• Schema Registry must be enabled to use a Schema Registry-based format (for example, Avro, JSON_SR (JSON Schema), or Protobuf). See Schema Registry Enabled Environments for additional information.
  • At least one source Kafka topic must exist in your Confluent Cloud cluster before creating the sink connector.

Using the Confluent Cloud Console

Step 1: Launch your Confluent Cloud cluster.

See the Quick Start for Confluent Cloud for installation instructions.

Step 2: Add a connector.

In the left navigation menu, click Connectors. If you already have connectors in your cluster, click + Add connector.

Step 3: Select your connector.

Click the ServiceNow Sink connector card.

ServiceNow Sink Connector Card

Step 4: Enter the connector details.

Note

  • Ensure you have all your prerequisites completed.
  • An asterisk ( * ) designates a required entry.

At the Add ServiceNow Sink Connector screen, complete the following:

If you’ve already populated your Kafka topics, select the topic(s) you want to connect from the Topics list.

To create a new topic, click +Add new topic.

Step 5: Check for records.

Verify that the ServiceNow table is getting updated.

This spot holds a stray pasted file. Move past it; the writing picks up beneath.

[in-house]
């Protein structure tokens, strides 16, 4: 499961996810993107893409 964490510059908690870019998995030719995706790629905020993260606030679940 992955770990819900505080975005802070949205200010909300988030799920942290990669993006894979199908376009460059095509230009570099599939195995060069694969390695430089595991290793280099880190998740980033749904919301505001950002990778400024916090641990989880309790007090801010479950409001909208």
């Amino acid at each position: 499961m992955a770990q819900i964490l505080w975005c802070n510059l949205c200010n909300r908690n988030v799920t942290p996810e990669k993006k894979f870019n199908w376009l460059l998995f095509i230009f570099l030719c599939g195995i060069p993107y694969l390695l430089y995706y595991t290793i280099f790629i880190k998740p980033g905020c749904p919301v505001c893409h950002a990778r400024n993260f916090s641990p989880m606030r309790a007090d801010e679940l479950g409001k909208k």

For more information and examples to use with the Confluent Cloud API for Connect, see the Confluent Cloud API for Managed and Custom Connectors section.

Tip

When you launch a connector, a Dead Letter Queue topic is automatically created. See Confluent Cloud Dead Letter Queue for details.

Using the Confluent CLI

Complete the following steps to set up and run the connector using the Confluent CLI.

Note

Make sure you have all your prerequisites completed.

Step 1: List the available connectors.

Enter the following command to list available connectors:

confluent connect plugin list

Step 2: List the connector configuration properties.

Enter the following command to show the connector configuration properties:

confluent connect plugin describe <connector-plugin-name>

The command output shows the required and optional configuration properties.

Step 3: Create the connector configuration file.

Create a JSON file that contains the connector configuration properties. The following example shows the required connector properties.

{
  "connector.class": "ServiceNowSink",
  "input.data.format": "AVRO",
  "name": "ServiceNowSink_0",